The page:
Despite their failure to subvert the administration of President Ferdinand Marcos in 1971, the local communists retained their obsession with overthrowing Marcos and installing a communist state in the Philippines, one subservient to Peking (the old name of today’s Beijing). By the end of 1971, the name of Commander Dante (Bernabe Buscayno in real life) was dutifully invoked by the local armed communist cadres who were collectively called the New People’s Army (NPA).
July 1972 was a turning point for the communists. A sea vessel called the MV Karagatan anchored off Digoyo Point in Palanan, Isabela was accosted by the Philippine Army’s 4th Infantry Brigade. The ship carried firearms and ammunition obtained from Peking and meant for distribution to the CPP-NPA cadres. This incident infuriated Marcos, who lost no time in announcing it to the news media.
Word spread that Marcos was considering resorting to martial law to curb the threat to national security. Red leaders, however, downplayed the threat.
They were in for a big surprise.
On Sept. 23, 1972, President Marcos announced on national television that two days earlier, he issued Proclamation No. 1081 by which he placed the entire country under martial law. Marcos emphasized that martial law was not a military takeover, but a measure to save the Republic from the communist insurgency threatening it.
With martial law in force, soldiers from the Philippine Constabulary then headed by General Fidel Ramos arrested suspected enemies of the state, including leaders and key figures in the local communist movement. Overnight, the violent anti-government rallies organized by the reds in the national capital ceased to exist.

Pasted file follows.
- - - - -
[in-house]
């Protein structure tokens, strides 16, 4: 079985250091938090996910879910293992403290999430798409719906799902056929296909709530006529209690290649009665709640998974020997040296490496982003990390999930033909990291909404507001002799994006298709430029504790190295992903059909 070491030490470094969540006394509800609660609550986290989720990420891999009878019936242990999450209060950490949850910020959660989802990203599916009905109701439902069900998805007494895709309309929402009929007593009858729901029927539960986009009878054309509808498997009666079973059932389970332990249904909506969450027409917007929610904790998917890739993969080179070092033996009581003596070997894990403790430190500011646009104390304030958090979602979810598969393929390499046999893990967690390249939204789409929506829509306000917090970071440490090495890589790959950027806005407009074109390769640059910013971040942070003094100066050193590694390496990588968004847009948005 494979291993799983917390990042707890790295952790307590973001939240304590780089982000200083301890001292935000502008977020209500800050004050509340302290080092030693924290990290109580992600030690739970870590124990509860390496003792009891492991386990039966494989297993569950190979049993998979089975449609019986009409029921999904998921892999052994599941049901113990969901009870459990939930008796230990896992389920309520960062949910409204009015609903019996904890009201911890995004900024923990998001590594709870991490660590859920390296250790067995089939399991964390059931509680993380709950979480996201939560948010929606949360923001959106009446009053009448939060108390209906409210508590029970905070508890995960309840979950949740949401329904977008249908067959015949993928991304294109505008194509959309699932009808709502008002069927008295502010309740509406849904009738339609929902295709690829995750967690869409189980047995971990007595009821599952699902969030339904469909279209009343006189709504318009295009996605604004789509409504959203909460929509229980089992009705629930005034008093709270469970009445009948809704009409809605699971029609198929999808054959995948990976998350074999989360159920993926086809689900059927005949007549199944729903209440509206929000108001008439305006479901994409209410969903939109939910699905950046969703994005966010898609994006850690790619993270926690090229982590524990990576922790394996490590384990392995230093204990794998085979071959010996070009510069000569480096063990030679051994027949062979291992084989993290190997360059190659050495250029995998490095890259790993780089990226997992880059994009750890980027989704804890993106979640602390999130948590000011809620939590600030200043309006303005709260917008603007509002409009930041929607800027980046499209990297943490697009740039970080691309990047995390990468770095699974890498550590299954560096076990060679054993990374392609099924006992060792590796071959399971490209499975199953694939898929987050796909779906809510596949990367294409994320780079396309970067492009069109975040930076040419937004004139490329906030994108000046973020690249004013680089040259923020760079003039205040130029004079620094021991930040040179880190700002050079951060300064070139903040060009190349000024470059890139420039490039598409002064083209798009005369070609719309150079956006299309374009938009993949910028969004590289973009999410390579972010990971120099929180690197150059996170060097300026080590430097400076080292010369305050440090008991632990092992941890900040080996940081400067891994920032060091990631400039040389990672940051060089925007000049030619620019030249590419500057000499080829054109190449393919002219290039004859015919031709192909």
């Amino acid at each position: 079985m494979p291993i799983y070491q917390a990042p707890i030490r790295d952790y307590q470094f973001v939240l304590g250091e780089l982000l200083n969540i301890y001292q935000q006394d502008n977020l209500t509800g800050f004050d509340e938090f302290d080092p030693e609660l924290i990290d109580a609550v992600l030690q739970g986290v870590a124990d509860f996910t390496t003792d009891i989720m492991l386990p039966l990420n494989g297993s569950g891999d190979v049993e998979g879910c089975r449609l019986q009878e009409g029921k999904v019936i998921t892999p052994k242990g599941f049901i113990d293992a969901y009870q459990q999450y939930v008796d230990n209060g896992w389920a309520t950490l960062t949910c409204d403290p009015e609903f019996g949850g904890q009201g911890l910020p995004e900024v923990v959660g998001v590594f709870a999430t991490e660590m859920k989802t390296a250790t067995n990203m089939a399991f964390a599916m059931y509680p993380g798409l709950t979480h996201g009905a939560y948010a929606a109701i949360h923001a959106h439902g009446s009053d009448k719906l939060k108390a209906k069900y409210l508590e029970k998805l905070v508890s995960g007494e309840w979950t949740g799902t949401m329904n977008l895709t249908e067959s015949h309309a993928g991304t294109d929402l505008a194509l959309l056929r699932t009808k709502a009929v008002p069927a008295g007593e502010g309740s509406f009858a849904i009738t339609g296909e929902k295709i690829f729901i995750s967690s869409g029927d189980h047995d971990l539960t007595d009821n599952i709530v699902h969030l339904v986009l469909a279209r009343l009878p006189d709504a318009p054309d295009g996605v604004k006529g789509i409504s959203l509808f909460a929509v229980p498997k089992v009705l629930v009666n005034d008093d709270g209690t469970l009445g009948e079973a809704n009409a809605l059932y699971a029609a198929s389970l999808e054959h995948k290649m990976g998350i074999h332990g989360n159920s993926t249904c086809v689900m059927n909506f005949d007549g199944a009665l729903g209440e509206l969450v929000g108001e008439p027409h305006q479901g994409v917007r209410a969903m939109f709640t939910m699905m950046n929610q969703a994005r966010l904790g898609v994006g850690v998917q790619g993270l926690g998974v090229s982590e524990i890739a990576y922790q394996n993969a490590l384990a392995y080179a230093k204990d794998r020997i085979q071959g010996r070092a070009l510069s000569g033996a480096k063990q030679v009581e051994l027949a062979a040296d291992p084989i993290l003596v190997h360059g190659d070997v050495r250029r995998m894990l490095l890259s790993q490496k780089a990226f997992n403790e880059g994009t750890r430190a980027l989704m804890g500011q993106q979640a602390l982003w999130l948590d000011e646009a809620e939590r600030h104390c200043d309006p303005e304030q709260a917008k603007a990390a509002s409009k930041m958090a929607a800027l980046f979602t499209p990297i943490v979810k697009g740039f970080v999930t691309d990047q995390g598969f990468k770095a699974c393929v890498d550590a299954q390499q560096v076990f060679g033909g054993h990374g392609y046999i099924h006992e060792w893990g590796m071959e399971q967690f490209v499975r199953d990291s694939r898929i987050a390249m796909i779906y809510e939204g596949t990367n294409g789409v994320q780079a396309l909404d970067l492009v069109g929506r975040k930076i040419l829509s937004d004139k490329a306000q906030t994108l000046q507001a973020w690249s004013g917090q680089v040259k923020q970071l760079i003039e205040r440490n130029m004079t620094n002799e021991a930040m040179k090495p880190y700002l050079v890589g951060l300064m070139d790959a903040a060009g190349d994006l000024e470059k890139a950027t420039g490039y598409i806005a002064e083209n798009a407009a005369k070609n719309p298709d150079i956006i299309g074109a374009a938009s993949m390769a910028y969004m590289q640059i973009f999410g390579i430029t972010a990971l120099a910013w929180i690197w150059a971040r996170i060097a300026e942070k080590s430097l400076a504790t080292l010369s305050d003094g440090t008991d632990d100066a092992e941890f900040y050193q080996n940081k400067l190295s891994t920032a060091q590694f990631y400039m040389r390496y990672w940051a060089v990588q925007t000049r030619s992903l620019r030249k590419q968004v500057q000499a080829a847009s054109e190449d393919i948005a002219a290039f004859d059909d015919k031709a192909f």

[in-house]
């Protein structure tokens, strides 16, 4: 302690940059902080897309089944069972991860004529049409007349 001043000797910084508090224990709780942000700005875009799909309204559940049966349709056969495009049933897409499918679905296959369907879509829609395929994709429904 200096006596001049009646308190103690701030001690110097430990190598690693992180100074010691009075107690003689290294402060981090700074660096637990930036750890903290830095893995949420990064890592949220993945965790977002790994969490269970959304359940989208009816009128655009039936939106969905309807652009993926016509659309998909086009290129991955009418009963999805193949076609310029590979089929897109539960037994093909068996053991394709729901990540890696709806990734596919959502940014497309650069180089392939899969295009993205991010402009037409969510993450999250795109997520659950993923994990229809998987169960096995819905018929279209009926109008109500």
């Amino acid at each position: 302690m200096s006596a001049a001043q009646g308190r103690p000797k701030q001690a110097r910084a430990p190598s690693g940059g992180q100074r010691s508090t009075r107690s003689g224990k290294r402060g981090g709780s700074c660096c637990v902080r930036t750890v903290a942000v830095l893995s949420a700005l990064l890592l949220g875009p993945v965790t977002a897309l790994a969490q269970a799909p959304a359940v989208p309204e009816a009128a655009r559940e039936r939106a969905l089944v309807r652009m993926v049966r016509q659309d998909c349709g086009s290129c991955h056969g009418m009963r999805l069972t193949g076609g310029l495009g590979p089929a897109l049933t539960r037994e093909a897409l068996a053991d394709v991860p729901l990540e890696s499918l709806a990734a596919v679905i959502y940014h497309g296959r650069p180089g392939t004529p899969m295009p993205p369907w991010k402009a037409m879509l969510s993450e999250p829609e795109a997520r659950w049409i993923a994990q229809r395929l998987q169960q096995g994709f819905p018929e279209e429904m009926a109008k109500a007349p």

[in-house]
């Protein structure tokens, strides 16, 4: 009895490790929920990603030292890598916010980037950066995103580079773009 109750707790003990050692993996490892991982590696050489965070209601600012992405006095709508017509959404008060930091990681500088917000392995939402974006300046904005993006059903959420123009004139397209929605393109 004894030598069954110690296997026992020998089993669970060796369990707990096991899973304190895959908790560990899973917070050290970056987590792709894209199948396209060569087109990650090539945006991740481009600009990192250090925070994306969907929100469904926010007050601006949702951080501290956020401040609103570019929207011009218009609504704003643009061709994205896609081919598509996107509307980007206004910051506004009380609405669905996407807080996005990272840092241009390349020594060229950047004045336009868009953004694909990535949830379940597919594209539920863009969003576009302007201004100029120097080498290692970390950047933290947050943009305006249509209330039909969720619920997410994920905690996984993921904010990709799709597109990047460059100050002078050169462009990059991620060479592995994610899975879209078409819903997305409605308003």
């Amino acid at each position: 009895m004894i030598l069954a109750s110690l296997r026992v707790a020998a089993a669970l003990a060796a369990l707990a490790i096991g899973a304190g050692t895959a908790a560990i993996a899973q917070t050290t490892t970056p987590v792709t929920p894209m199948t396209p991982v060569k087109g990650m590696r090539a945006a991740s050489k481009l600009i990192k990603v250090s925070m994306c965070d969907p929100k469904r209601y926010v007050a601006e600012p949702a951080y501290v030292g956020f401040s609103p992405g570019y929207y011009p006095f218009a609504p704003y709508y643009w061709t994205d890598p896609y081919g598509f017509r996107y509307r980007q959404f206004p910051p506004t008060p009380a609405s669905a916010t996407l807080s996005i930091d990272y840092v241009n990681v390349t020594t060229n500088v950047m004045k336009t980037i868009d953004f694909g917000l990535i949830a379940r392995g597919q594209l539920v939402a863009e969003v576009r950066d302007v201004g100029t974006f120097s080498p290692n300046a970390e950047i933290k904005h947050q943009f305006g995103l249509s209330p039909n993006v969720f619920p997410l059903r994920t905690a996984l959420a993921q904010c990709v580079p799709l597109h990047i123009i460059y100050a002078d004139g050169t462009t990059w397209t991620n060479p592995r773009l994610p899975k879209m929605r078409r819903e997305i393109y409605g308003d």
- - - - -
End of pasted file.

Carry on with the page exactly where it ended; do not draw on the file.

The ensuing peace and order during the first six months of martial law made many citizens appreciate the new political situation. Motorists obeyed traffic regulations, and pedestrians crossed only at pedestrian lanes. A nationwide curfew forced philandering husbands to come home earlier than usual. The televised execution by musketry of Lim Seng, a convicted drug lord, put an abrupt end to the drug menace.
This radical change in the national situation proved to be unsettling for the communists. Almost overnight, the reds lost their appeal to attract followers and became irrelevant. Only the die-hard cadres remained committed to the rebel movement. Those who evaded arrest moved around incognito, or fled to the mountains.
The martial law dragnet eventually led to the arrest and incarceration of Sison, Corpus, Buscayno and other red leaders. Their capture further damaged the local communist movement.
Since the communist insurgency in the Philippines in mid-1972 was an extraordinary menace, it required an extraordinary solution. President Marcos found the solution in martial law, and utilized that solution. It was a bold, unprecedented move a weak president would not have resorted to.
In fine, if the Philippines had been led by a weak president back then, the country would have inevitably fallen to the communists, like what happened to South Vietnam in 1975.